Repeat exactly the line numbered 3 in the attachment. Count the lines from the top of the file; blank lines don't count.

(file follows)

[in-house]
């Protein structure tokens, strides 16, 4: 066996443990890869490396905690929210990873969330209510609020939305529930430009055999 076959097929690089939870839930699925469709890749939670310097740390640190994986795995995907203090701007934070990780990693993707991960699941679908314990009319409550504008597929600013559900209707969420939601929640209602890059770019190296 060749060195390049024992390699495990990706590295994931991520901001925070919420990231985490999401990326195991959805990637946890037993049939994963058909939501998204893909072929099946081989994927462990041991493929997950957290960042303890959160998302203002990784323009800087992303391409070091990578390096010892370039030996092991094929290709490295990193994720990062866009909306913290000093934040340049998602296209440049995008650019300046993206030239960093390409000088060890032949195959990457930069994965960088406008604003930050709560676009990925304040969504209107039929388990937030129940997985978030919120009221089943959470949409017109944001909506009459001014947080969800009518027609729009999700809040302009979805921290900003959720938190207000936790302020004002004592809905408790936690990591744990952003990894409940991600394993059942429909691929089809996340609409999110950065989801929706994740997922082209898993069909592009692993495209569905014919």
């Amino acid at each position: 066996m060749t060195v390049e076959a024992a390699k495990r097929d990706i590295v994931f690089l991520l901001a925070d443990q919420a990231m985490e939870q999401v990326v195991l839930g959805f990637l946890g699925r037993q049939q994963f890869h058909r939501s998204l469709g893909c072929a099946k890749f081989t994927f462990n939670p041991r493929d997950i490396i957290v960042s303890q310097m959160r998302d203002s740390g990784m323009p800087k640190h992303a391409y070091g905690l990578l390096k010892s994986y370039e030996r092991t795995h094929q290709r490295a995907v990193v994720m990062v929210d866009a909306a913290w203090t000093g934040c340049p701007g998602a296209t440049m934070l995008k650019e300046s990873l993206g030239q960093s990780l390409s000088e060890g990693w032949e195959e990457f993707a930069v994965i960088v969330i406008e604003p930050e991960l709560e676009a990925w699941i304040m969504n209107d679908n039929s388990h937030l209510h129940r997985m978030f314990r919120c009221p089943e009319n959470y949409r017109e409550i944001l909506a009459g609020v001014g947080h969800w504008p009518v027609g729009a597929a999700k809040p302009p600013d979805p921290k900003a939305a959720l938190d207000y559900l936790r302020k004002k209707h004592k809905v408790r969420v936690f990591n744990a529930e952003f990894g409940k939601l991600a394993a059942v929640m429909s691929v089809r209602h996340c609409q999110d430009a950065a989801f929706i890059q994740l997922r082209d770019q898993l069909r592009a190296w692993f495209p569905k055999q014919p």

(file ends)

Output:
């Amino acid at each position: 066996m060749t060195v390049e076959a024992a390699k495990r097929d990706i590295v994931f690089l991520l901001a925070d443990q919420a990231m985490e939870q999401v990326v195991l839930g959805f990637l946890g699925r037993q049939q994963f890869h058909r939501s998204l469709g893909c072929a099946k890749f081989t994927f462990n939670p041991r493929d997950i490396i957290v960042s303890q310097m959160r998302d203002s740390g990784m323009p800087k640190h992303a391409y070091g905690l990578l390096k010892s994986y370039e030996r092991t795995h094929q290709r490295a995907v990193v994720m990062v929210d866009a909306a913290w203090t000093g934040c340049p701007g998602a296209t440049m934070l995008k650019e300046s990873l993206g030239q960093s990780l390409s000088e060890g990693w032949e195959e990457f993707a930069v994965i960088v969330i406008e604003p930050e991960l709560e676009a990925w699941i304040m969504n209107d679908n039929s388990h937030l209510h129940r997985m978030f314990r919120c009221p089943e009319n959470y949409r017109e409550i944001l909506a009459g609020v001014g947080h969800w504008p009518v027609g729009a597929a999700k809040p302009p600013d979805p921290k900003a939305a959720l938190d207000y559900l936790r302020k004002k209707h004592k809905v408790r969420v936690f990591n744990a529930e952003f990894g409940k939601l991600a394993a059942v929640m429909s691929v089809r209602h996340c609409q999110d430009a950065a989801f929706i890059q994740l997922r082209d770019q898993l069909r592009a190296w692993f495209p569905k055999q014919p």